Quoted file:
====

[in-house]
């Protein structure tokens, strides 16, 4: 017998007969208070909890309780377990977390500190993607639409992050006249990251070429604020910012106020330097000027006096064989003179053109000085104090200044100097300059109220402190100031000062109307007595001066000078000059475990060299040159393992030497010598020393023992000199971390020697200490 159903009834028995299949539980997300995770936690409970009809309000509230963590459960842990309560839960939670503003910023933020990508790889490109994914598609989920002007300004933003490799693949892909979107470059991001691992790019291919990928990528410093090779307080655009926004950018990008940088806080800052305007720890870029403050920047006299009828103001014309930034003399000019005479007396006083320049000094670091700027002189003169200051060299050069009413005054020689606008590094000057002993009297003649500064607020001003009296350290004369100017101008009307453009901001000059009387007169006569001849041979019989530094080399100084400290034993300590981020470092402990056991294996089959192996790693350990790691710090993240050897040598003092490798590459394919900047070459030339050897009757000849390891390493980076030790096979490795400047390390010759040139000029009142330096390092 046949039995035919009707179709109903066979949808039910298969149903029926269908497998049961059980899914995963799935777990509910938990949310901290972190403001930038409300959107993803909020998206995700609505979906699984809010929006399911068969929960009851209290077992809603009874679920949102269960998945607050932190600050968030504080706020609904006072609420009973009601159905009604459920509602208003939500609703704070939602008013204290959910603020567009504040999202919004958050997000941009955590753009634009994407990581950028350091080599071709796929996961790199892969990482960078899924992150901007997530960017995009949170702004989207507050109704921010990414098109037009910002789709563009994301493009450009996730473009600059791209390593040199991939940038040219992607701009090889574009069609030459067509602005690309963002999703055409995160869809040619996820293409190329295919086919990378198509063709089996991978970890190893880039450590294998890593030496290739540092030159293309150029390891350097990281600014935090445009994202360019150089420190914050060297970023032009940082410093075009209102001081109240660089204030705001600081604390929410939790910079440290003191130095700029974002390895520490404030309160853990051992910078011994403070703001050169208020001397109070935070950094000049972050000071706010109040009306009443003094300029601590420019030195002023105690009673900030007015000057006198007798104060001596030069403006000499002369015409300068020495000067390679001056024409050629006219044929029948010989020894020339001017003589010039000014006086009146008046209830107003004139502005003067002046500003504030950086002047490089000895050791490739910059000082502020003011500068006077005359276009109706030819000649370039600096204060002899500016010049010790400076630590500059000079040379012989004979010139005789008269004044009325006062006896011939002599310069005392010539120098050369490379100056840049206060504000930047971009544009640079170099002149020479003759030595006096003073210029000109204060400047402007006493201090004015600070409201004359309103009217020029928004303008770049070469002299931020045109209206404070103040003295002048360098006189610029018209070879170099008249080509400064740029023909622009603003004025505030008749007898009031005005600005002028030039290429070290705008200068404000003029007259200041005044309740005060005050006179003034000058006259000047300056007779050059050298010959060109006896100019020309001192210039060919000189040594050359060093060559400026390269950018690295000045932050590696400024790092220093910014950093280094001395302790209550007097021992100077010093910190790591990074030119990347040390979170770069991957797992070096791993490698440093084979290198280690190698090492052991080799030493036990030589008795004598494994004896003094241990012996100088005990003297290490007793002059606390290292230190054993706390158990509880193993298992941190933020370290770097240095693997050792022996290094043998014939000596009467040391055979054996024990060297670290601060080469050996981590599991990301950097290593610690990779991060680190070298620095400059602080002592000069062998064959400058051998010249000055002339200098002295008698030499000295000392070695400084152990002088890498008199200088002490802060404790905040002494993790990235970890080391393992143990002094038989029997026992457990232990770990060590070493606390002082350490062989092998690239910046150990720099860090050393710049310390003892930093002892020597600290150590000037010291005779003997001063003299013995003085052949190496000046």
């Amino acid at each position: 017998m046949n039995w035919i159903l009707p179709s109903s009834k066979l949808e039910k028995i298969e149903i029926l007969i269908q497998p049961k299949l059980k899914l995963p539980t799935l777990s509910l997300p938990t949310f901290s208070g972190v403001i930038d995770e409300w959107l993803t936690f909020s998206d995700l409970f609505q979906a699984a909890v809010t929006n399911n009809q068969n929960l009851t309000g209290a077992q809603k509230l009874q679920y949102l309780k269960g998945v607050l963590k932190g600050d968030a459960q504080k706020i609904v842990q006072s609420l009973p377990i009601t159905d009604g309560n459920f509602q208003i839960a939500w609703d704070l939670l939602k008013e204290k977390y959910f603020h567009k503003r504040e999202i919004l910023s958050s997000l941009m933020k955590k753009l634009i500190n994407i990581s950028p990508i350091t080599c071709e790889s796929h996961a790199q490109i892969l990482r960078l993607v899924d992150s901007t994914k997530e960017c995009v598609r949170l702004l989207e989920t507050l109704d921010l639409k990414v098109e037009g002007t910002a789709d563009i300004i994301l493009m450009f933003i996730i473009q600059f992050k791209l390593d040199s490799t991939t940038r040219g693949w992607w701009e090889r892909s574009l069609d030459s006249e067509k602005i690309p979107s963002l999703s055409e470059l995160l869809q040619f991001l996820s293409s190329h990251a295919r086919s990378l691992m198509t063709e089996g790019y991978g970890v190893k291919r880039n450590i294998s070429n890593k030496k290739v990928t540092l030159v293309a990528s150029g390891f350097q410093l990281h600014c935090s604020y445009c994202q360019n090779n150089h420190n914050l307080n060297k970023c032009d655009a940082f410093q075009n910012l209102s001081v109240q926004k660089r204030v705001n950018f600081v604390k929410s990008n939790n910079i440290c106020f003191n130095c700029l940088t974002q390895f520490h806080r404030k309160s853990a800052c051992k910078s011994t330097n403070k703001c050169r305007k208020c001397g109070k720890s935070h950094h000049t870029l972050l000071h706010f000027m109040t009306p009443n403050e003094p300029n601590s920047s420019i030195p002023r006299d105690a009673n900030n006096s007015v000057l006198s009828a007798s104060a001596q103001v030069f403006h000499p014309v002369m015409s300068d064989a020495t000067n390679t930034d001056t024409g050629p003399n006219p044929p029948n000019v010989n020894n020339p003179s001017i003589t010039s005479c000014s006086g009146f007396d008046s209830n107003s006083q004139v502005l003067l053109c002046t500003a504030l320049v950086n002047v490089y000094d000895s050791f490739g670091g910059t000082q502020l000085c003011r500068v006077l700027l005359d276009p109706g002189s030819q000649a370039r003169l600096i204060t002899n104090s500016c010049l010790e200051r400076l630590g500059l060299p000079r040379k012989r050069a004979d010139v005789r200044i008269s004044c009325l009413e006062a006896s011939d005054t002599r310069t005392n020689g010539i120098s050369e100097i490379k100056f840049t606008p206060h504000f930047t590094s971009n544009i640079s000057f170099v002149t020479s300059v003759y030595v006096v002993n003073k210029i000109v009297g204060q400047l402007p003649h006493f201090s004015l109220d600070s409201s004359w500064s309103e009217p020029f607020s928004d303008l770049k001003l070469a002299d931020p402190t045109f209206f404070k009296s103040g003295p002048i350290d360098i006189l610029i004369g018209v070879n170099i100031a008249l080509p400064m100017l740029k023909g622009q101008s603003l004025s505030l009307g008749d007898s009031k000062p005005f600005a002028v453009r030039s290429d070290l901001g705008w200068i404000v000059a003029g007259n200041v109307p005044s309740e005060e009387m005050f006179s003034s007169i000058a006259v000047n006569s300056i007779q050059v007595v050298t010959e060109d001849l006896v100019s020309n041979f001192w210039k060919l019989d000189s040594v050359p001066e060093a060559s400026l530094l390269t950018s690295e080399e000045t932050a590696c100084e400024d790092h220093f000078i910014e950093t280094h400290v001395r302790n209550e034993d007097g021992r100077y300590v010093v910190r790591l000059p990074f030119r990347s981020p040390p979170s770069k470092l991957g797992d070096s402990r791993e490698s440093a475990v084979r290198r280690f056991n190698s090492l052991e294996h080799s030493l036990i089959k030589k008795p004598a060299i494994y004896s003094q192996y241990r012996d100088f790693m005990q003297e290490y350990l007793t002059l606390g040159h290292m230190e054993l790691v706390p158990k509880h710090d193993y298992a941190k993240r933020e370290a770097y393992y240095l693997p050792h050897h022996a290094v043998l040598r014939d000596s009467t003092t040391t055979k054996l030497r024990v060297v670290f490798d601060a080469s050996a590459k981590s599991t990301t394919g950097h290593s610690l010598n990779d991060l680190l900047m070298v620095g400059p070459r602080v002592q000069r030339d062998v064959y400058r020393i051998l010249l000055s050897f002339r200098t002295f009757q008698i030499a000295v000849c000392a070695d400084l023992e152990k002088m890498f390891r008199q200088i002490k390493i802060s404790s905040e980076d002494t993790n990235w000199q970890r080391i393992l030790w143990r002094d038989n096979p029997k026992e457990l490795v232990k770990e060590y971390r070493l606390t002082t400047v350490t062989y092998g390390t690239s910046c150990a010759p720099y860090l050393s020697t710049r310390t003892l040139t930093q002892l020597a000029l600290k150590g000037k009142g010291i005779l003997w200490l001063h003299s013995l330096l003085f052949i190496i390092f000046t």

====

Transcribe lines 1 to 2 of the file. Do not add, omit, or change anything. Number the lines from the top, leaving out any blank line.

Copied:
[in-house]
């Protein structure tokens, strides 16, 4: 017998007969208070909890309780377990977390500190993607639409992050006249990251070429604020910012106020330097000027006096064989003179053109000085104090200044100097300059109220402190100031000062109307007595001066000078000059475990060299040159393992030497010598020393023992000199971390020697200490 159903009834028995299949539980997300995770936690409970009809309000509230963590459960842990309560839960939670503003910023933020990508790889490109994914598609989920002007300004933003490799693949892909979107470059991001691992790019291919990928990528410093090779307080655009926004950018990008940088806080800052305007720890870029403050920047006299009828103001014309930034003399000019005479007396006083320049000094670091700027002189003169200051060299050069009413005054020689606008590094000057002993009297003649500064607020001003009296350290004369100017101008009307453009901001000059009387007169006569001849041979019989530094080399100084400290034993300590981020470092402990056991294996089959192996790693350990790691710090993240050897040598003092490798590459394919900047070459030339050897009757000849390891390493980076030790096979490795400047390390010759040139000029009142330096390092 046949039995035919009707179709109903066979949808039910298969149903029926269908497998049961059980899914995963799935777990509910938990949310901290972190403001930038409300959107993803909020998206995700609505979906699984809010929006399911068969929960009851209290077992809603009874679920949102269960998945607050932190600050968030504080706020609904006072609420009973009601159905009604459920509602208003939500609703704070939602008013204290959910603020567009504040999202919004958050997000941009955590753009634009994407990581950028350091080599071709796929996961790199892969990482960078899924992150901007997530960017995009949170702004989207507050109704921010990414098109037009910002789709563009994301493009450009996730473009600059791209390593040199991939940038040219992607701009090889574009069609030459067509602005690309963002999703055409995160869809040619996820293409190329295919086919990378198509063709089996991978970890190893880039450590294998890593030496290739540092030159293309150029390891350097990281600014935090445009994202360019150089420190914050060297970023032009940082410093075009209102001081109240660089204030705001600081604390929410939790910079440290003191130095700029974002390895520490404030309160853990051992910078011994403070703001050169208020001397109070935070950094000049972050000071706010109040009306009443003094300029601590420019030195002023105690009673900030007015000057006198007798104060001596030069403006000499002369015409300068020495000067390679001056024409050629006219044929029948010989020894020339001017003589010039000014006086009146008046209830107003004139502005003067002046500003504030950086002047490089000895050791490739910059000082502020003011500068006077005359276009109706030819000649370039600096204060002899500016010049010790400076630590500059000079040379012989004979010139005789008269004044009325006062006896011939002599310069005392010539120098050369490379100056840049206060504000930047971009544009640079170099002149020479003759030595006096003073210029000109204060400047402007006493201090004015600070409201004359309103009217020029928004303008770049070469002299931020045109209206404070103040003295002048360098006189610029018209070879170099008249080509400064740029023909622009603003004025505030008749007898009031005005600005002028030039290429070290705008200068404000003029007259200041005044309740005060005050006179003034000058006259000047300056007779050059050298010959060109006896100019020309001192210039060919000189040594050359060093060559400026390269950018690295000045932050590696400024790092220093910014950093280094001395302790209550007097021992100077010093910190790591990074030119990347040390979170770069991957797992070096791993490698440093084979290198280690190698090492052991080799030493036990030589008795004598494994004896003094241990012996100088005990003297290490007793002059606390290292230190054993706390158990509880193993298992941190933020370290770097240095693997050792022996290094043998014939000596009467040391055979054996024990060297670290601060080469050996981590599991990301950097290593610690990779991060680190070298620095400059602080002592000069062998064959400058051998010249000055002339200098002295008698030499000295000392070695400084152990002088890498008199200088002490802060404790905040002494993790990235970890080391393992143990002094038989029997026992457990232990770990060590070493606390002082350490062989092998690239910046150990720099860090050393710049310390003892930093002892020597600290150590000037010291005779003997001063003299013995003085052949190496000046």